That wild bunch of lasses Fascinating Aida are touring the UK with their show Charm Offensive. Dillie Keane, Adele Anderson and Liza Pulman first shot to fame as something classier amid the post-punk interlude of big trousers and synethsizers. They’ve been going strong ever since.
Here’s a quick Q&A from the trio.
How did Fascinating Aida start?
Dillie Keane: It crept up on me and hijacked my life when I wasn’t looking! I was singing with friends, we did bits here and there, suddenly we needed a name because we were getting gigs. That’s 31 LONG years ago…
Adele Anderson: I auditioned at Dillie’s flat and was given all three parts of a song to learn, as no-one was quite sure where I would fit in, vocally.
Liza Pulman: I joined almost exactly 10 years ago. I was asked to step in at very short notice, so I learnt the whole show in a week and did my first rather like a rabbit in the headlights!
Fascinating Aida is hugely popular, with some of your songs getting millions of views on YouTube, what do you think it is about your act that people love so much?
DK: I think people love our sheer cheek, and the fact that we are musically very solid means the songs are always comfortable on the ear.
LP: We sing the thoughts that people are often thinking but dare not say (somehow singing makes those thoughts easier to voice) and with the fact that we often make people not only laugh but also cry.
Which is your favourite musical instrument?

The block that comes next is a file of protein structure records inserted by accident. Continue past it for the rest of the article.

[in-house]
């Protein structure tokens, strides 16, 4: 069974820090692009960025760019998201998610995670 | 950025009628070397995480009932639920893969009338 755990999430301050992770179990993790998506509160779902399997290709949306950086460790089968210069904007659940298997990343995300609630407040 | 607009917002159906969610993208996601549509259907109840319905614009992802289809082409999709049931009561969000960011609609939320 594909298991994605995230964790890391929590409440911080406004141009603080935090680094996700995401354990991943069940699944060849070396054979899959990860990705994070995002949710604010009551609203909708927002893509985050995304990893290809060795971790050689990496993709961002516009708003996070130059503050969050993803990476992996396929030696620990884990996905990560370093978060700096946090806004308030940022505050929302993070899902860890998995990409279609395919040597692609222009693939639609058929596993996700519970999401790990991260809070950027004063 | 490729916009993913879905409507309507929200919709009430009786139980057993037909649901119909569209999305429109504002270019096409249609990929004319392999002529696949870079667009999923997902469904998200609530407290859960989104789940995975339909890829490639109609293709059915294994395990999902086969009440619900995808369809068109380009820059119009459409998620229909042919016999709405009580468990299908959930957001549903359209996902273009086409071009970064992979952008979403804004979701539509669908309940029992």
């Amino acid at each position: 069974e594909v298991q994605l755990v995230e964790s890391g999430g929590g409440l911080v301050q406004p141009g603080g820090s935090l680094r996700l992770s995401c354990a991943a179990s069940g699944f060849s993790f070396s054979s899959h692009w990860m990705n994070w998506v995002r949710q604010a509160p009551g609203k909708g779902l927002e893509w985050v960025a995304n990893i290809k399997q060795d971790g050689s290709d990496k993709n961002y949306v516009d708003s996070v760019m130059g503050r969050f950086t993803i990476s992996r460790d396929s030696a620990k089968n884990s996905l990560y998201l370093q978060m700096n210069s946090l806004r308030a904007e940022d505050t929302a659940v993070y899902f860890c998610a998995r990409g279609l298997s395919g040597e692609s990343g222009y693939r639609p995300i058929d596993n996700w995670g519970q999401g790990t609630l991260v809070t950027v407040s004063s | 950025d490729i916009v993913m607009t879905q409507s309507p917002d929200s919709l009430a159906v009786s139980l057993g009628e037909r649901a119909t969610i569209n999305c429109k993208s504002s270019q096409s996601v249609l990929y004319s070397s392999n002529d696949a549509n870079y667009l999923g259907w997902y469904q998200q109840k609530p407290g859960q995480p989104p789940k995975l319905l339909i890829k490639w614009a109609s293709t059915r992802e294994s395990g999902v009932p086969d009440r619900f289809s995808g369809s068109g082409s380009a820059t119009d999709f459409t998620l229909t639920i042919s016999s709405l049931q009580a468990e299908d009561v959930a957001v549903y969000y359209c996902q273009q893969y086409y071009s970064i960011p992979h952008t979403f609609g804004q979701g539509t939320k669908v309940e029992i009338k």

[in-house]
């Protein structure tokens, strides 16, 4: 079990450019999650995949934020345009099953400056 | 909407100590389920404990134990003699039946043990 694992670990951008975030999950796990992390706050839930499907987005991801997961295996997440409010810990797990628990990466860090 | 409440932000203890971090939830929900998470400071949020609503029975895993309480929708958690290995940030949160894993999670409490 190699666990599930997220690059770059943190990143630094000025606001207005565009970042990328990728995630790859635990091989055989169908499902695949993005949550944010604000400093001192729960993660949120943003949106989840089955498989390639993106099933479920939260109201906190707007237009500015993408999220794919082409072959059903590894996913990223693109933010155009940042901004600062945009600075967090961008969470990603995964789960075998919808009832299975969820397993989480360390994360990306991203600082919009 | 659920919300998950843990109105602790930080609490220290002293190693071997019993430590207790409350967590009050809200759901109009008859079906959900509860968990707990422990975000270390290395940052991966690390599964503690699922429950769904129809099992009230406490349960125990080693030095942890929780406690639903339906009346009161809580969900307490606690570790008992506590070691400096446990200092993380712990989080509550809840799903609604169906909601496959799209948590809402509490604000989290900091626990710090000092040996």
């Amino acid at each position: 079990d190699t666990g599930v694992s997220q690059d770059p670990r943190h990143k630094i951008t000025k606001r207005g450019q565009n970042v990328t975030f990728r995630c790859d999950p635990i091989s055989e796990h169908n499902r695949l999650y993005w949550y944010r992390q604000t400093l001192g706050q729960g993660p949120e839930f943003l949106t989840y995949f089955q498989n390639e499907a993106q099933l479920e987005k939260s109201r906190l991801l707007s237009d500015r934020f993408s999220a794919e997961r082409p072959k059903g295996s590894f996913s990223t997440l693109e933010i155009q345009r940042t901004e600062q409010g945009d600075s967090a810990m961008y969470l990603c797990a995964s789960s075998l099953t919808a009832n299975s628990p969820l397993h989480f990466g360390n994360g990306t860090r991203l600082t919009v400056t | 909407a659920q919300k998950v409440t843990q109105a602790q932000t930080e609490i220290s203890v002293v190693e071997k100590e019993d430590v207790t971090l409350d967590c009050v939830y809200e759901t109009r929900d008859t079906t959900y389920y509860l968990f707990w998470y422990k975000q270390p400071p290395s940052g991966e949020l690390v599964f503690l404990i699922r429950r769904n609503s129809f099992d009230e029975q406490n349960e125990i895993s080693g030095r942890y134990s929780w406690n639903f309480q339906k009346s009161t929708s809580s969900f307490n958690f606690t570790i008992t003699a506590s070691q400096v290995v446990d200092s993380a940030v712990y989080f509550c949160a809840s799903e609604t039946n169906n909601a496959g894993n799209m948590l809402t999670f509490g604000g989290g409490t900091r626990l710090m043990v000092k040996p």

AA:The ‘cello. It was when I discovered that I would never be able to play as well as Jacqueline du Pre that I gave it up. My least favourite instruments are the flute and the wailing soprano saxophone.
DK:The voice is the greatest instrument. Yes, the piano is an astounding beast, but it's not so much an instrument as an orchestra for two hands. I can also tell you what is my least favourite instrument - the flute - a terrible, windy, insipid sound.
Apart from the instruments that you already play on stage, which other musical instruments can you play?
DK: She's lying. She plays the piano atrociously, she has a vague memory of playing the cello, and she is aiming to play the saw rather well. She practises constantly. NOT.
AA: I said none, but I do a passable mouth trumpet and, of course, the didgeridoo.
LP: Obviously the piano (as seen on stage in 'ALLO Bonjour) but I can also play the violin. I play the guitar (a bit) and I'm learning to play the ukelele. I'm a genius with a kazoo. Does that count?
DK: Organ (badly). Guitar (worse). Mouth organ (campfire songs)
Fascinating Aida has been going on for over 30 years now, how do you keep the act fresh and exciting?
LP: The bar is set surprisingly high. We never settle for something (Dillie doesn't let us) and the three of us challenge each other all the time. Apart from that I think we are all three great big children (well, I'm almost child sized myself). We’re all terribly naughty and laugh a lot, both on stage and off. To me, as soon so we stop laughing it'll be time to hang up our sequins.
DK: Cull ruthlessly and keep writing.
AA: By writing new material. It will be a long time before there is a Fascinating Aida Greatest Hits tour.
Finally, what can people expect from Charm Offensive?
LP: Laughter, silliness, bravery and four letter words sung in glorious harmony.
AA: More wit, cutting edge lyrics and uber glamour than you can shake a stick at.
DK: Charm and offence in equal measure.
Fascinating Aida play the Spa on Saturday 14 February